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Kevin D. v. Blue Cross & Blue Shield of South Carolina

United States District Court, M.D. Tennessee

October 22, 2019

KEVIN D. and HILARY S., individually and on behalf of J.D., a minor; Plaintiffs;
v.
BLUE CROSS AND BLUE SHIELD OF SOUTH COROLINA and THE GROUP MEDICAL BENEFITS PLAN FOR THE EMPLOYEES OF NELSON, RILEY & SCARBOROUGH, L.L.P.; Defendants.

          MEMORANDUM DECISION AND ORDER TO TRANSFER VENUE

          Jill N. Parrish United States District Court Judge

         Before the court is the defendants' motion to transfer venue. [Docket 6]. The court GRANTS the motion and transfers this case to the Middle District of Tennessee.

         BACKGROUND

         Kevin D. and Hilary S. are the parents of J.D., who is minor. They reside in Tennessee. Kevin D. participates in a self-funded employee welfare benefits plan (Plan). He and his family receive healthcare coverage through the Plan, which is administered in the State of South Carolina by Blue Cross and Blue Shield of South Carolina (Blue Cross).

         Kevin D. and Hilary S. enrolled J.D. in a residential treatment facility in New Mexico so that he could receive mental health treatment. On June 1, 2016, Blue Cross decided that the Plan would no longer pay for J.D.'s treatment. After unsuccessfully appealing from this denial of coverage, Kevin D. and Hilary S. sued Blue Cross and the Plan in Utah under the Employee Retirement Income Security Act of 1974 (ERISA).

         The defendants moved to transfer venue under 28 U.S.C. § 1404(a). They argued that the case had little or no connection to Utah and that the case should be transferred to the District of South Carolina, the state where the decision to deny coverage was made. In the alternative, the defendants argued that the case should be transferred to the Middle District of Tennessee, where the plaintiffs reside. The plaintiffs did not oppose the defendants' motion to transfer venue. But they requested that the case be transferred to the Middle District of Tennessee rather than the District of South Carolina.

         ANALYSIS

         “For the convenience of parties and witnesses, in the interest of justice, a district court may transfer any civil action to any other district or division where it might have been brought . . . .” 28 U.S.C. § 1404(a). In deciding whether to transfer venue, the court weighs the following discretionary factors:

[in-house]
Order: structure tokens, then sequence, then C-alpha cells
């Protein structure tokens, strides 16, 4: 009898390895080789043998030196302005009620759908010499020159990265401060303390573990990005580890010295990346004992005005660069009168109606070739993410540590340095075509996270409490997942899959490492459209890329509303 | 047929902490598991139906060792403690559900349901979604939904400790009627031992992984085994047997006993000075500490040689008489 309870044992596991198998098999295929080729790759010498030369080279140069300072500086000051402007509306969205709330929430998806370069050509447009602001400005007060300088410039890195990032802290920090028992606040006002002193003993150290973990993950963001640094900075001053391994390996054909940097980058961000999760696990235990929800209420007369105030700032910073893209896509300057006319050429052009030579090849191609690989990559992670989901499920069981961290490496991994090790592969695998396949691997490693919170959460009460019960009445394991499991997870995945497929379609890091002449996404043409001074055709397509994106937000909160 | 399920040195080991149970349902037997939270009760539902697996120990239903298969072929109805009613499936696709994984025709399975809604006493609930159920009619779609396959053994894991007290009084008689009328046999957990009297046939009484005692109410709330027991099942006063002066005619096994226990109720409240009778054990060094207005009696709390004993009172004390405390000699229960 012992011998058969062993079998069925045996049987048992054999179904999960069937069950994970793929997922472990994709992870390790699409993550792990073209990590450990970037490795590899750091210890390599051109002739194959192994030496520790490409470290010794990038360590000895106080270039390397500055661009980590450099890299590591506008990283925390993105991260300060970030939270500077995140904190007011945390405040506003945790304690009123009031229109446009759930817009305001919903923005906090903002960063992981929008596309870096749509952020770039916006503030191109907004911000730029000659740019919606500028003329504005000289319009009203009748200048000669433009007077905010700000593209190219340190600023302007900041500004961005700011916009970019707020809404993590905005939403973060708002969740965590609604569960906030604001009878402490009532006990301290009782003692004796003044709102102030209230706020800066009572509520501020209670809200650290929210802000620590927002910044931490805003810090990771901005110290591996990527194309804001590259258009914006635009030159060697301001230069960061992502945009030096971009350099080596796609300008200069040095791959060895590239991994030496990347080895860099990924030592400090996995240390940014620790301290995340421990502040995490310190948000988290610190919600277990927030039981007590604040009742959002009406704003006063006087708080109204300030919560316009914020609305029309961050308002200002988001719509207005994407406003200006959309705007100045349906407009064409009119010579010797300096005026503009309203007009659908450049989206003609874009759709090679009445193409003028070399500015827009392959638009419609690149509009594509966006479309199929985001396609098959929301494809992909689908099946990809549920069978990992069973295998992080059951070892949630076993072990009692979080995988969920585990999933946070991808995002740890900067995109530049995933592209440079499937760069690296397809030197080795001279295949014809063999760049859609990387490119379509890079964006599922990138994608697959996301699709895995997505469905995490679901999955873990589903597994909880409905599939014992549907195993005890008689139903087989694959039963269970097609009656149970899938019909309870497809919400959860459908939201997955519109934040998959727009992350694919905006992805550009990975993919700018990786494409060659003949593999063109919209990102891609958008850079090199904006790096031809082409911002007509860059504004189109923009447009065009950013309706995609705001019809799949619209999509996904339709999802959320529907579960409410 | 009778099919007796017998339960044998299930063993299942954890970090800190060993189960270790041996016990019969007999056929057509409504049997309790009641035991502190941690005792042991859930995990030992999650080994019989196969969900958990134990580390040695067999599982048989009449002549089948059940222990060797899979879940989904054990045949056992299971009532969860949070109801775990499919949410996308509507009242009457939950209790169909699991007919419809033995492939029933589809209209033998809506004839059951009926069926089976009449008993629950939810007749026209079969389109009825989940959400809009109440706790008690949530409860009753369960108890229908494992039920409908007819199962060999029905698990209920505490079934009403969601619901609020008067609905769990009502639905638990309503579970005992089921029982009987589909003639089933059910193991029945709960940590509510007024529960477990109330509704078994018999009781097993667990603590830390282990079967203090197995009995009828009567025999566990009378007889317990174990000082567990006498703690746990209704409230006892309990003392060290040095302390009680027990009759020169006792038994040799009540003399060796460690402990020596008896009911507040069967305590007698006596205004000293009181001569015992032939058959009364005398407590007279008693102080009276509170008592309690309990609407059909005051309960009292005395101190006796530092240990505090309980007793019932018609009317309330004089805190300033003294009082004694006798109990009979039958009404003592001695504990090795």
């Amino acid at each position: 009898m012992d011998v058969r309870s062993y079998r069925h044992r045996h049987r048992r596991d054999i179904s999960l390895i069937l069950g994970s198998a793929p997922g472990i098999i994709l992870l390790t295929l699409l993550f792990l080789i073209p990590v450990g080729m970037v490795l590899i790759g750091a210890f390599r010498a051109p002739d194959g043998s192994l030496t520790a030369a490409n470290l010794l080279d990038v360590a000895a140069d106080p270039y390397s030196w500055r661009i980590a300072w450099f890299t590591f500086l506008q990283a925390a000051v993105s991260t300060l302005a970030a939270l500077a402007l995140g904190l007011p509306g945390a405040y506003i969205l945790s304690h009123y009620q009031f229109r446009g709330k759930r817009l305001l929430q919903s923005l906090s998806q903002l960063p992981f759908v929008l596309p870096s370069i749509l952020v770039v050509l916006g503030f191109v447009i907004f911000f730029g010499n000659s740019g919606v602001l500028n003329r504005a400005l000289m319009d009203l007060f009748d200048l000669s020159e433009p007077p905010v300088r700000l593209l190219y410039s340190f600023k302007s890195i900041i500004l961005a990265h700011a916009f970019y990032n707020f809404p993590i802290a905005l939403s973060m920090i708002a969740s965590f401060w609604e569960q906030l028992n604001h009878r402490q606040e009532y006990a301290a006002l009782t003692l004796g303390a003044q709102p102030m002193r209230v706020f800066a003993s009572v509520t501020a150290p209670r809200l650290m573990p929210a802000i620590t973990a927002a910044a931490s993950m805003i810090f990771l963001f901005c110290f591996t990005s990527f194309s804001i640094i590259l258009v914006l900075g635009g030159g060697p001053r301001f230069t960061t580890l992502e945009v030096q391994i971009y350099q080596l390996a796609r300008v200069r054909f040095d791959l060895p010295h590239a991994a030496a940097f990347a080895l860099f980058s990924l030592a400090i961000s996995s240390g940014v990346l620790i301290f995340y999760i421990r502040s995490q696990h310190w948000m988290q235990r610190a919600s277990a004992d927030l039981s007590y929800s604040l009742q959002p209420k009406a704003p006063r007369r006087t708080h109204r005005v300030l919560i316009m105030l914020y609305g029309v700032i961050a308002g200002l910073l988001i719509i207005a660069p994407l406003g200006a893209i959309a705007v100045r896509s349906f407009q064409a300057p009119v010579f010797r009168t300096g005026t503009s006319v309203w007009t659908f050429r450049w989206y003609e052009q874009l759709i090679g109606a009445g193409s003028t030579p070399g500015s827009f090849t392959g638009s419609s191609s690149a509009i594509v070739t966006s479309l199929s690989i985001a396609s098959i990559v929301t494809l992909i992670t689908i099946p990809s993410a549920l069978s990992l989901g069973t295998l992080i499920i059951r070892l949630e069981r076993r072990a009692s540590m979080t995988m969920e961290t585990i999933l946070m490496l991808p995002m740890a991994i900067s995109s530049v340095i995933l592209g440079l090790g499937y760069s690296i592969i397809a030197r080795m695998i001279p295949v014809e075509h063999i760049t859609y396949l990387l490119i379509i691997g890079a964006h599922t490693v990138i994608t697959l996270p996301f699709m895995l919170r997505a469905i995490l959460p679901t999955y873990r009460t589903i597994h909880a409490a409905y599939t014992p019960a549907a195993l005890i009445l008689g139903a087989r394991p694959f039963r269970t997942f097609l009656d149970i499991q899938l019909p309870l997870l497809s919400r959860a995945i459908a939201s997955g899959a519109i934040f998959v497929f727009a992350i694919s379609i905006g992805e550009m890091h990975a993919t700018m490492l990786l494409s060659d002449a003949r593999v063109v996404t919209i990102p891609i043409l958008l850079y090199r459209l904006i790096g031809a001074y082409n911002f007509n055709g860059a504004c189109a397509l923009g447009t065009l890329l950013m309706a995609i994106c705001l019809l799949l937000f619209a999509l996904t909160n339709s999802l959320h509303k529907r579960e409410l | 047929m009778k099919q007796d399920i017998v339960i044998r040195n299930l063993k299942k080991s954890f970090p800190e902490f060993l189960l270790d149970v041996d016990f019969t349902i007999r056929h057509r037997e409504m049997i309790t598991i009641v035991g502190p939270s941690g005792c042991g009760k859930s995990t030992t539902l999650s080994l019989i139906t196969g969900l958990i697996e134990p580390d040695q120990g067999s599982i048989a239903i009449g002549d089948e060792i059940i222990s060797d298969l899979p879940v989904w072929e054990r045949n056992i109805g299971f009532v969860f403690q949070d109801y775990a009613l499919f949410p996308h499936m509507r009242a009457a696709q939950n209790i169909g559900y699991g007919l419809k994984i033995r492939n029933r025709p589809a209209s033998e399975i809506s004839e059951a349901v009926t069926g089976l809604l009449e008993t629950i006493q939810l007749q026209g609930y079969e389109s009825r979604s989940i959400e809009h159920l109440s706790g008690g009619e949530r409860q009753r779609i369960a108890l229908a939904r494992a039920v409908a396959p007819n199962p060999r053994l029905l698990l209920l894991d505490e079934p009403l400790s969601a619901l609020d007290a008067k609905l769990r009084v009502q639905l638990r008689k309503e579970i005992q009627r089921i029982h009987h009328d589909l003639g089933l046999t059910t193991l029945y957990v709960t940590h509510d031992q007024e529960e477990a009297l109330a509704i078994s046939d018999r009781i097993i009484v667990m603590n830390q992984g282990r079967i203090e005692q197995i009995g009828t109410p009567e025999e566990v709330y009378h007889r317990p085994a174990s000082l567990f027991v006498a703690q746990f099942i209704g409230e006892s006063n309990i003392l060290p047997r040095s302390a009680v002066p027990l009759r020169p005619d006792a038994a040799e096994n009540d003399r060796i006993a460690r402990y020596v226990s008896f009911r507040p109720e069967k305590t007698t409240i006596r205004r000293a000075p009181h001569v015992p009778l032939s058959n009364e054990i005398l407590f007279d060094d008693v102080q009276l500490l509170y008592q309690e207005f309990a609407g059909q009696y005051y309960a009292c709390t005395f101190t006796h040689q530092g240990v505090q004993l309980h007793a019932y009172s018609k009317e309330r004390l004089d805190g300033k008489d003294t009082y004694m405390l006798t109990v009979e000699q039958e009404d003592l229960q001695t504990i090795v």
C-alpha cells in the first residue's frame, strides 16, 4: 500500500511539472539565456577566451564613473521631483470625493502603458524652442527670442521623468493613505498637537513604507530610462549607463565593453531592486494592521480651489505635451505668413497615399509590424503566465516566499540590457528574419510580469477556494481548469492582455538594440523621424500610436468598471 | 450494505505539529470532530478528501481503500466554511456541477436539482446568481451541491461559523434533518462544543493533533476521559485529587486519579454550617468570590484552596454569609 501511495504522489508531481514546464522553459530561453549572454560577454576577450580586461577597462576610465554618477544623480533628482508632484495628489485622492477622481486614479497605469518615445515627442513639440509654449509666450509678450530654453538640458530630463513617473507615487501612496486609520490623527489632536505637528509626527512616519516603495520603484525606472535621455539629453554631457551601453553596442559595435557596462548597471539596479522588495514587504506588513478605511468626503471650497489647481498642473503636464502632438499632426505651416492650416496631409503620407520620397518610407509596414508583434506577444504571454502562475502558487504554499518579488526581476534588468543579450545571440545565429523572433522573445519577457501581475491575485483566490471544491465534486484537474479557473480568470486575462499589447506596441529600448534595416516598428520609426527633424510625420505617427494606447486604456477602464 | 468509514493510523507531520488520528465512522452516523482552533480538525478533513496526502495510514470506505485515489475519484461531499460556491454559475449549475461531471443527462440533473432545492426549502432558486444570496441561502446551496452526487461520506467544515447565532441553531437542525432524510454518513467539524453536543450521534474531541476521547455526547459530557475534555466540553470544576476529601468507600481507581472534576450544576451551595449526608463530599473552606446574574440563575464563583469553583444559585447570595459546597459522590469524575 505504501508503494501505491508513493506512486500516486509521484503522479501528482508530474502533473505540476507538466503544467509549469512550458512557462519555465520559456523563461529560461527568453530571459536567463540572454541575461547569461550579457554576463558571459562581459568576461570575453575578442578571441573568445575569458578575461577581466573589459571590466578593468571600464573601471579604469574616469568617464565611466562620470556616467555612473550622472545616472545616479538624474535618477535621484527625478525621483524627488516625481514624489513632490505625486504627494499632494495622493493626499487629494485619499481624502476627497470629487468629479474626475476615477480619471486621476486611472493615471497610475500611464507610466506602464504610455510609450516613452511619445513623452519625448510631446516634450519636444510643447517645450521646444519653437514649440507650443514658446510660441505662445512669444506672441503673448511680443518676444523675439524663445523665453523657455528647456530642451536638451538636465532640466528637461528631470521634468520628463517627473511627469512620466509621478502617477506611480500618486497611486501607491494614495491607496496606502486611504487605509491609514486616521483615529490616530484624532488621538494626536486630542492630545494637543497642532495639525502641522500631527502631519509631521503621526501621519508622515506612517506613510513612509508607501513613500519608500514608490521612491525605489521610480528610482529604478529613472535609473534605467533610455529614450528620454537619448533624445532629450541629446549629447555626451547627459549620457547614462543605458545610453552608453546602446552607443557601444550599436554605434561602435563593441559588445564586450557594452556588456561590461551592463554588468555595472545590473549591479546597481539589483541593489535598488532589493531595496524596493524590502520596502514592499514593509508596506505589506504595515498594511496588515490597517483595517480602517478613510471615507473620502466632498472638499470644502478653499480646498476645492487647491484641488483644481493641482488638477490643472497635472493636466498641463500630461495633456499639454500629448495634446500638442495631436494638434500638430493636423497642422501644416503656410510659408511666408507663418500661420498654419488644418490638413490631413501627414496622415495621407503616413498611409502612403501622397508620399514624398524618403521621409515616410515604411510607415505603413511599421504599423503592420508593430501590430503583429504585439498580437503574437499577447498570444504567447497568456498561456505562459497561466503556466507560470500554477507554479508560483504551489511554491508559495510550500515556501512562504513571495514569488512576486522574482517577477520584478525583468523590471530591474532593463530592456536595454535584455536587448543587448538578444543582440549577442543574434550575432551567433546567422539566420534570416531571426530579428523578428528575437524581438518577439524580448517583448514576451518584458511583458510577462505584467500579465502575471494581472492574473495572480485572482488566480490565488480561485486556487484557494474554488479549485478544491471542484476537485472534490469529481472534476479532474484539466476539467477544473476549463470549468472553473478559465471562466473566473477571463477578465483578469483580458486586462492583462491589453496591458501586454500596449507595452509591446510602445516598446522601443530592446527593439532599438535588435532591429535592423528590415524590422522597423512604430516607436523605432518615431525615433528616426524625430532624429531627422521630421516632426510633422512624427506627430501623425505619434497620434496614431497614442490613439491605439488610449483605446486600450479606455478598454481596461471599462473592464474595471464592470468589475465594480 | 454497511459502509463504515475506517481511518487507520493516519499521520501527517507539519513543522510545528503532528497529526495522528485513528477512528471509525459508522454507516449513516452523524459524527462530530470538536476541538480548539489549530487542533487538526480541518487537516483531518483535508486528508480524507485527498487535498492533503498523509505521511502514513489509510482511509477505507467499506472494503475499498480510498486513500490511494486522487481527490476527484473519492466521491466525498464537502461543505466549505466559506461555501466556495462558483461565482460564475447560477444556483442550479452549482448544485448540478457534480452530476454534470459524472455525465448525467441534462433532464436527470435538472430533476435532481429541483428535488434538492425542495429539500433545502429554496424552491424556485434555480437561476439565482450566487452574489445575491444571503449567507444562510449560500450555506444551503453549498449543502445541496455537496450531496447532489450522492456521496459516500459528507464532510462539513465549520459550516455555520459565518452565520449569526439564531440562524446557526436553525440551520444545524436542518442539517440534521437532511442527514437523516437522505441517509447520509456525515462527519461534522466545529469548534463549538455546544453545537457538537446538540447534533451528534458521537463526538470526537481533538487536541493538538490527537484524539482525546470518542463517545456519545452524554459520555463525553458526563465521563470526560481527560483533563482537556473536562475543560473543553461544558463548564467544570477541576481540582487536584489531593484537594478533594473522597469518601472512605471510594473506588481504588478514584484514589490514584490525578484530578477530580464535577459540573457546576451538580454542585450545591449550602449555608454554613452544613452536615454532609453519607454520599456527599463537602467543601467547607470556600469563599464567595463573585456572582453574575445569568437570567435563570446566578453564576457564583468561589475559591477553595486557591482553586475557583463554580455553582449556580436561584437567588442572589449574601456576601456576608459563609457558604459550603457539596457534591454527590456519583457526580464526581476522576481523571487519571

the plaintiff's choice of forum; the accessibility of witnesses and other sources of proof, including the availability of compulsory process to insure attendance of witnesses; the cost of making the necessary proof; questions as to the enforceability of a judgment if one is obtained; relative advantages and obstacles to a fair trial; difficulties that may arise from congested dockets; the possibility of the existence of questions arising in the area of conflict of laws; the advantage of having a local court determine questions of local law; and[ ] all other considerations of a practical nature that make a trial easy, expeditious and economical.

Employers Mut. Cas. Co. v. Bartile Roofs, Inc., 618 F.3d 1153, 1167 (10th Cir. 2010).

         In this case, the plaintiffs concede that the case should be transferred. The only question is where. The plaintiffs assert that the case should be transferred to the Middle District of Tennessee, where they reside. The defendants argue that the case should be transferred to the District of South Carolina where they reside and where the decision to stop covering J.D.'s treatment was made.

         In determining where to transfer this case, the court applies the same factors used to determine whether a transfer of venue should be granted. The court, therefore, first looks to the plaintiffs' choice of forum. Although this factor typically favors the forum where the case was filed, the plaintiffs have conceded that the case should be transferred out of this district. The plaintiffs have instead expressed their preference that the case be transferred to the Middle District of Tennessee. Although technically this is the plaintiffs' second choice, the court finds that the plaintiffs' preference is entitled to deference. There is no indication that by choosing their home forum the plaintiffs are choosing an inconvenient forum to “‘vex,' ‘harass,' or ‘oppress' the defendant by inflicting upon him expense or trouble not necessary to his own right to pursue his remedy.” Gulf Oil Corp. v. Gilbert, 330 U.S. 501, 508 (1947) (citation omitted). Indeed, the defendants concede that the Middle District of Tennessee is an appropriate forum for this case- just not their preferred forum.

         “[T]he plaintiff's choice of forum should rarely be disturbed.” Employers Mut., 618 F.3d at 1167; accord Gulf Oil Corp, 330 U.S. at 508. Only if the other factors strongly favor another forum should a court transfer a case to a defendant's preferred forum. Id. Here, the venue transfer factors do not strongly favor South Carolina over the Middle District of Tennessee.

         The accessibility of witnesses factor, the cost of making the necessary proof factor, and the relative advantages and obstacles to a fair trial factor are all neutral because of the nature of this case. The plaintiffs' ERISA claims rest upon the administrative record of Blue Cross's denial of benefits decision. Because the administrative record usually cannot be supplemented, Jewell v. Life Ins. Co. of N. Am., 508 F.3d 1303, 1309 (10th Cir. 2007), issues related to witnesses, the cost of making proof, and a trial are largely irrelevant, see Danny P. v. Catholic Health Initiatives, No. 1:14-CV-00022-DN, 2015 WL 164183, at *2 (D. Utah Jan. 13, 2015). An ...


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